Ethics in the Muslim Public Sphere
A new lecture series – ‘Talking Ethics’ – was launched by The Institute of Ismaili Studies on 27 November 2008. Issues ranging from biomedical and environmental to political ethics in Muslim settings will be explored by leading scholars in the coming year. The inaugural speaker in the series was Professor Armando Salvatore of the University of Naples, whose perspective on the Muslim public sphere has received much acclaim.
Professor Salvatore began by discussing the idea of a public space in which communication – in the form of reportage, comment, debate and discussion – is a key aspect of the emergence of Modernity. These spaces included newspapers, journals, coffee houses and other public forums, from which came the key notion of ‘public opinion’. He drew attention to the work in this regard of the German scholar Jurgen Habermas, whose late 20th century account of ‘communicative action’ as a critical aspect of democratic modernity has been highly influential.
With the encounter of Muslims in the Ottoman empire and elsewhere with Europe, this new public sphere quickly took on particular importance for social reformers from the 18th century onward. Although the colonial framework was one focal point – especially in Egypt, British India and Turkey for figures like Jamal al-Din Afghani, Rashid Rida, Muhammad Abduh, Namik Kemal, Sayyid Ahmed Khan – Professor Salvatore stressed that there were indigenous themes related to Islam that remained vital. In other words, the ‘ethics’ of this Muslim public sphere had an ‘interiority’ beyond the encounter with the European Other. This is especially evident in the work of Muhammad Iqbal. Professor Salvatore noted the recent scholarly account of Talal Asad on this rich ‘interiority’.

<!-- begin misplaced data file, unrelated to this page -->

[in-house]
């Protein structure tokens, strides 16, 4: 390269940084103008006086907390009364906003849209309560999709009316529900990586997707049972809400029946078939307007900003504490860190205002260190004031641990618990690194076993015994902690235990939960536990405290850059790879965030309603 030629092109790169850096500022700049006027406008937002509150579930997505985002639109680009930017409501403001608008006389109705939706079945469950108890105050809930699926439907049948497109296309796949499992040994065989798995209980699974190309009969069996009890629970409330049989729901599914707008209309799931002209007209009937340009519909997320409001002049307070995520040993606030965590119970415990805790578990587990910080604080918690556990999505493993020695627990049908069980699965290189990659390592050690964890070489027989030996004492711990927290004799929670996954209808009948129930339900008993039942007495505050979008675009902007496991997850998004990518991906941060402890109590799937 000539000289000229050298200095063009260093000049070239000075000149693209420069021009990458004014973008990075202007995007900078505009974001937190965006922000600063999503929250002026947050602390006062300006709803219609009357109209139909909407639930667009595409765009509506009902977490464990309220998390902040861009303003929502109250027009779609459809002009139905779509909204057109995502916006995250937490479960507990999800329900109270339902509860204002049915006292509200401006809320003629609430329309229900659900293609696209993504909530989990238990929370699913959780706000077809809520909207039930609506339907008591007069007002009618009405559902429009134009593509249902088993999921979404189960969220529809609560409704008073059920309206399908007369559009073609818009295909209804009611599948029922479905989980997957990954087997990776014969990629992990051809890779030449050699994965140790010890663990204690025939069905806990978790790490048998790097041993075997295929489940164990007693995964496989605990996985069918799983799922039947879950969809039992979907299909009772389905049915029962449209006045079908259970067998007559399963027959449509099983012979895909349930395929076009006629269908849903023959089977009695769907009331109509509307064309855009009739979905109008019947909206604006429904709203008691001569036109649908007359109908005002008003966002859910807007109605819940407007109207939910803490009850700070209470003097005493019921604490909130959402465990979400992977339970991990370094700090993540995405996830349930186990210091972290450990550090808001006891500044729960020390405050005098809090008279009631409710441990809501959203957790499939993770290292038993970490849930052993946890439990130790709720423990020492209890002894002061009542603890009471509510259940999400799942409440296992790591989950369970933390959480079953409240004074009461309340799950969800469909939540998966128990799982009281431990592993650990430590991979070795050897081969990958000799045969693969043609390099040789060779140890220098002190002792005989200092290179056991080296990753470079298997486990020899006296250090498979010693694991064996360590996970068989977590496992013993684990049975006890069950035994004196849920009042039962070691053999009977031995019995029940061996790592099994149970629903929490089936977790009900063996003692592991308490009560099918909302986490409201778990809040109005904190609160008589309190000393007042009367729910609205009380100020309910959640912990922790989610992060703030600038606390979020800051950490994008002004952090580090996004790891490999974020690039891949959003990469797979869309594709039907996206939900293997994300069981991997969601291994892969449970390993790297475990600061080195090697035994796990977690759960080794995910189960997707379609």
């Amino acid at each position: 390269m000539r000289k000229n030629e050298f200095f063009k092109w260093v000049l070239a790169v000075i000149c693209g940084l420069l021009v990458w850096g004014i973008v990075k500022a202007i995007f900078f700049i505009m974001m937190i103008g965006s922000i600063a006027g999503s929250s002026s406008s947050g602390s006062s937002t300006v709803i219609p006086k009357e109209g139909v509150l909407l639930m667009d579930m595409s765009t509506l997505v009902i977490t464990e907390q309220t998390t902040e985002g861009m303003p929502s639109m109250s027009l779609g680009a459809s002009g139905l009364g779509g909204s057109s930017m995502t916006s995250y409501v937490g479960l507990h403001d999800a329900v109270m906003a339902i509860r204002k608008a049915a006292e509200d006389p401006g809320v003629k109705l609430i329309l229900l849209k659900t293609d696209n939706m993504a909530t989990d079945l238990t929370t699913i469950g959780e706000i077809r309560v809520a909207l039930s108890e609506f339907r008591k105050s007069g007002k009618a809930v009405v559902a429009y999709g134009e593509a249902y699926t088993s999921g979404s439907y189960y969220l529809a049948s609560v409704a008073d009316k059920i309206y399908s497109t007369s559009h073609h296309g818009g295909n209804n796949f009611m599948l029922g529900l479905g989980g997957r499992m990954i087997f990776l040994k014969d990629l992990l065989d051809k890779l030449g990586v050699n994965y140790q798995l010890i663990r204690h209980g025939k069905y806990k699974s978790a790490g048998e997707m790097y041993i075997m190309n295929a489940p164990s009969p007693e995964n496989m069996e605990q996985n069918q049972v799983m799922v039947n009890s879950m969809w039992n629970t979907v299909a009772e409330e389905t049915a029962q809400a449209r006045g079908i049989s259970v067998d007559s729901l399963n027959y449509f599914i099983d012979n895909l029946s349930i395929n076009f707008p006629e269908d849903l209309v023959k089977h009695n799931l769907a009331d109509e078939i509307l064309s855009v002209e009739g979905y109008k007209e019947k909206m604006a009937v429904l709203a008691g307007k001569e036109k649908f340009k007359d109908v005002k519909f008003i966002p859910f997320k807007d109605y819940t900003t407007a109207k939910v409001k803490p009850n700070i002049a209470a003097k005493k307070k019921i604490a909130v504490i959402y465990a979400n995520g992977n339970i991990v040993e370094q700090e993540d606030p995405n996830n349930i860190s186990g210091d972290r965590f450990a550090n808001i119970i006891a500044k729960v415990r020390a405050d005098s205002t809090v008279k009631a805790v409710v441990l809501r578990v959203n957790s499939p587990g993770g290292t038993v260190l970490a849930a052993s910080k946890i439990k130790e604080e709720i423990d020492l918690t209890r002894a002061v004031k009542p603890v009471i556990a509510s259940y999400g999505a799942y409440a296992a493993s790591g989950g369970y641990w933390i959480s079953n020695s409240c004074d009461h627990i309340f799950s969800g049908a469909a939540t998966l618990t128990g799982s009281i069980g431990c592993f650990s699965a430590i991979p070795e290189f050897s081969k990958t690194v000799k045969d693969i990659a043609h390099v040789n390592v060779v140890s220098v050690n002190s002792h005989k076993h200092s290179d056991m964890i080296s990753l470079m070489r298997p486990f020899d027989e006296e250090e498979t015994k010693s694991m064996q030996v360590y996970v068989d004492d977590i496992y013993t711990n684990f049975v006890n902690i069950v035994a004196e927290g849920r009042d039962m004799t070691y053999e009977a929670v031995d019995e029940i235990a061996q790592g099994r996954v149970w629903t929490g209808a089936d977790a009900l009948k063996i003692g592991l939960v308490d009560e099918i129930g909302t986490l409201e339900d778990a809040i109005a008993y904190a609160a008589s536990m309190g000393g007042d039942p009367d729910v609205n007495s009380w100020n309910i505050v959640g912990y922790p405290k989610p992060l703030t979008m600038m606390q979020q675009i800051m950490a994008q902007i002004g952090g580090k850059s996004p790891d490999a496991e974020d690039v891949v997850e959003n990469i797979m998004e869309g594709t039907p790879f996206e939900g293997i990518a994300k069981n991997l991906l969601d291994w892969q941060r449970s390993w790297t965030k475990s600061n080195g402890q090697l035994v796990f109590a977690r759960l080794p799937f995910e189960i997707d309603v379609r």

Contemporary aspects of this legacy – with regard to the idea of the public good or maslaha, and issues of human rights – were highlighted in the introductory remarks by Dr. Amyn B. Sajoo, the series’ organiser. The talk was followed by a spirited question-answer session, focusing on the relationship between secular and religious dimensions of the public sphere.
For more information on the Institute’s seminars and lectures, please refer to the Seminars, Conferences and Public Lectures pages. For dates and times of future seminars and lectures, please refer to the Forthcoming Events page.
Abstract of the Lecture 'Ethics in the Muslim Public Sphere'